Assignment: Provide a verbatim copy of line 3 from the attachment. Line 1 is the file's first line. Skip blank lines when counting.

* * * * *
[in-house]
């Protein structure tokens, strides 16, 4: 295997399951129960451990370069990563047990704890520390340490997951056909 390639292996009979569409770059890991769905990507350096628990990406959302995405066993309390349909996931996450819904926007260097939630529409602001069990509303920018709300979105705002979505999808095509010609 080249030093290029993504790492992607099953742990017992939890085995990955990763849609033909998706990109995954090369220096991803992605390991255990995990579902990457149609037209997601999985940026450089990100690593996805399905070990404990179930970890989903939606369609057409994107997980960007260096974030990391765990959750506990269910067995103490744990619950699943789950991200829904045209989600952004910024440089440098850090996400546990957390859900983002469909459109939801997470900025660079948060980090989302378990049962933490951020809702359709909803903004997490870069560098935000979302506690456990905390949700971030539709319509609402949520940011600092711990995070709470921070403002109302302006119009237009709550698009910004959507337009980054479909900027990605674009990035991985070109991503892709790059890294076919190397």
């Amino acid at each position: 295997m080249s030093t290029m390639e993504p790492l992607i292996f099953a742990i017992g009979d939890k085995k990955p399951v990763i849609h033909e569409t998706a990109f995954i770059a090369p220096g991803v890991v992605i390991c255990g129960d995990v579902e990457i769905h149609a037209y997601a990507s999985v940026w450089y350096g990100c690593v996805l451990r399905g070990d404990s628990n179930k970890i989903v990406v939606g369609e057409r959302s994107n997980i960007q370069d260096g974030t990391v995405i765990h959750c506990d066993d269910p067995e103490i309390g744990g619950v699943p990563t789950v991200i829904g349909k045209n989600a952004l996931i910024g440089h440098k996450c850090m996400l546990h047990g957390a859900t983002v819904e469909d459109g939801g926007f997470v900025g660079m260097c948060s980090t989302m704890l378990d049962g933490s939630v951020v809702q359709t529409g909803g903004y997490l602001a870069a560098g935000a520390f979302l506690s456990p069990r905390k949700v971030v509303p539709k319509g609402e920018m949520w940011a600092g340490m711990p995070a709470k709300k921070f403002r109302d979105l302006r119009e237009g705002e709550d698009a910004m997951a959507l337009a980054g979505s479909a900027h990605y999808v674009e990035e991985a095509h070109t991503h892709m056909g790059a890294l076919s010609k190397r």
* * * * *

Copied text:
């Amino acid at each position: 295997m080249s030093t290029m390639e993504p790492l992607i292996f099953a742990i017992g009979d939890k085995k990955p399951v990763i849609h033909e569409t998706a990109f995954i770059a090369p220096g991803v890991v992605i390991c255990g129960d995990v579902e990457i769905h149609a037209y997601a990507s999985v940026w450089y350096g990100c690593v996805l451990r399905g070990d404990s628990n179930k970890i989903v990406v939606g369609e057409r959302s994107n997980i960007q370069d260096g974030t990391v995405i765990h959750c506990d066993d269910p067995e103490i309390g744990g619950v699943p990563t789950v991200i829904g349909k045209n989600a952004l996931i910024g440089h440098k996450c850090m996400l546990h047990g957390a859900t983002v819904e469909d459109g939801g926007f997470v900025g660079m260097c948060s980090t989302m704890l378990d049962g933490s939630v951020v809702q359709t529409g909803g903004y997490l602001a870069a560098g935000a520390f979302l506690s456990p069990r905390k949700v971030v509303p539709k319509g609402e920018m949520w940011a600092g340490m711990p995070a709470k709300k921070f403002r109302d979105l302006r119009e237009g705002e709550d698009a910004m997951a959507l337009a980054g979505s479909a900027h990605y999808v674009e990035e991985a095509h070109t991503h892709m056909g790059a890294l076919s010609k190397r």